One common problem associated with the use of plastic bags for receiving and retaining refuse as described herein, is the actual storing of the plastic bags. Typically, the plastic bags are folded and placed into a drawer where they may be kept reasonably neatly. Alternatively, they may be thrown into a cupboard where they may be kept neatly but more often than not will become piled in a disorganized manner. In any case, the bags are not kept with the refuse container and therefore must be searched out and found every time another bag is required for the refuse container. Also, depending on the state of disorganization of the bags whether they be in a drawer or piled in a cupboard, it may be inconvenient or even difficult to pick out one bag from a clump of several bags. It would be highly desirable to keep the bags with the container in a neat and orderly manner, such that they are readily accessible and easy to use.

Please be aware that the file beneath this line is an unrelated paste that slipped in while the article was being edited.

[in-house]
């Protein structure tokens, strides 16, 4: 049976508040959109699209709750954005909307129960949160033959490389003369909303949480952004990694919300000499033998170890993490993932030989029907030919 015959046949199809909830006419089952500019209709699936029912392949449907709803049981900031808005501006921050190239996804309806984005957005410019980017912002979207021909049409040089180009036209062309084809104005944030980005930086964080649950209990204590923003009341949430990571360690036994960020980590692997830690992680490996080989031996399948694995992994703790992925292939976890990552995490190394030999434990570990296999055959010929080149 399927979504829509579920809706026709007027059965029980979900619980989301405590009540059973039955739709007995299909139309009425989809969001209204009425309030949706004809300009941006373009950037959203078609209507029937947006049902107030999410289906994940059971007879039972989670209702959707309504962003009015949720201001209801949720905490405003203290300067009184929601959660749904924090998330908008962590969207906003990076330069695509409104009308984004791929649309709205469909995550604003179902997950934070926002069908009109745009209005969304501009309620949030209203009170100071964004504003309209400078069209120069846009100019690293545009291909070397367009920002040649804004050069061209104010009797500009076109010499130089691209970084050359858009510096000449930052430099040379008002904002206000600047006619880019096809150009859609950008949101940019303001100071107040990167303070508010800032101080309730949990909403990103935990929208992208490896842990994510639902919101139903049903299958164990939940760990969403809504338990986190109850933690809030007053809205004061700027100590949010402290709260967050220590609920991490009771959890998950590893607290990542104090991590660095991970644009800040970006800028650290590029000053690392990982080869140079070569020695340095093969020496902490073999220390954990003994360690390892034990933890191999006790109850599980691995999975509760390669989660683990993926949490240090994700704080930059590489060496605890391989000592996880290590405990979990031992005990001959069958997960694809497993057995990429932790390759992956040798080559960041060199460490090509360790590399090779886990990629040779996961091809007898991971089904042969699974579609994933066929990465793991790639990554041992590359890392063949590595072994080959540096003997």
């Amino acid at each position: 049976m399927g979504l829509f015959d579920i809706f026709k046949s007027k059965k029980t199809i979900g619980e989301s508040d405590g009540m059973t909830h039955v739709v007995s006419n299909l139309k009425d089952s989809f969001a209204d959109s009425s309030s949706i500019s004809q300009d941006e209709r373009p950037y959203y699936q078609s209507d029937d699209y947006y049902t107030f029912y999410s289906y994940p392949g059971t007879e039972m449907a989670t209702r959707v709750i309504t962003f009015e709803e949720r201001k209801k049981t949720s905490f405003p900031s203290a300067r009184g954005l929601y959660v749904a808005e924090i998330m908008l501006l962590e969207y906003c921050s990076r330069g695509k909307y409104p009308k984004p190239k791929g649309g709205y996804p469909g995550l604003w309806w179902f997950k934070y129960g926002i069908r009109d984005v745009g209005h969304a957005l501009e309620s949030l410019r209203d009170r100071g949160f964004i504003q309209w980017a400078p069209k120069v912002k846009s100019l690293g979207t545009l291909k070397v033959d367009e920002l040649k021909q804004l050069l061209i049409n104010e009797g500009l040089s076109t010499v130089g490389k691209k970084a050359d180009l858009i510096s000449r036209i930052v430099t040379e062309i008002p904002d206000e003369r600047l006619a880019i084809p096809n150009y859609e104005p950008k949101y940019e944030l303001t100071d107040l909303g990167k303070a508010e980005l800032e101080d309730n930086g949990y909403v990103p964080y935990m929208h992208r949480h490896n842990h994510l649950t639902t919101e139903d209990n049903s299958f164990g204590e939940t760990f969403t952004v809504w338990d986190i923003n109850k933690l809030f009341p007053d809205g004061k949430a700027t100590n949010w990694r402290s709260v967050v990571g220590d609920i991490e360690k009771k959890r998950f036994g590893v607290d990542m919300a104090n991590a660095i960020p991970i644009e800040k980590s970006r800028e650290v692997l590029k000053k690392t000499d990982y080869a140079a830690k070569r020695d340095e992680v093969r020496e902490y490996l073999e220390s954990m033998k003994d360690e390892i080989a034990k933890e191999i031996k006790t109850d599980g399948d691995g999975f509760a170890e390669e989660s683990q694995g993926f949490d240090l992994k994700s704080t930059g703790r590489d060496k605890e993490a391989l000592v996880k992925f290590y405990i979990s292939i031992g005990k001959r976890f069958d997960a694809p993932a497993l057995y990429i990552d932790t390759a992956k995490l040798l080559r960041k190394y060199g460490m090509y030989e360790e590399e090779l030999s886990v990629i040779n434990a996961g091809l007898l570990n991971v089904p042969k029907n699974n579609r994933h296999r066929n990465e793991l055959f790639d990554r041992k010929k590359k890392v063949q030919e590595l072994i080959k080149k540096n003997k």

Another problem with many types of refuse containers that use plastic bags for receiving and retaining refuse is that they support the plastic bag around the top rim with the bag folded over the rim. This keeps the bag open for receiving the refuse. However, any bag used must be approximately of a certain circumference, else it will either not fit onto the container or it will fit too loosely and therefore be prone to slipping off. One way to allow almost any circumference of two handled plastic bag to be used is to suspend the bag completely or at least substantially by the two handles. This may cause the bag to remain in a slighly less that fully opened state, but it would remain open enough such as that refuse can be easily deposited.
A very common form of refuse container used to receive and retain household refuse in plastic bags is a wire frame arrangement that is adapted to hold a plastic bag having no handles. The top of the plastic bag is folded over a rim and is held snugly in place by the rim, which is substantially the same circumference as the plastic bag. It is also possible to use plastic bags having handles with this type of container, but it does not allow the full size of the big to be used since the handles are folded down over the rim. Furthermore, it does not properly accommodate different sizes of bags nor does it store a supply of bags.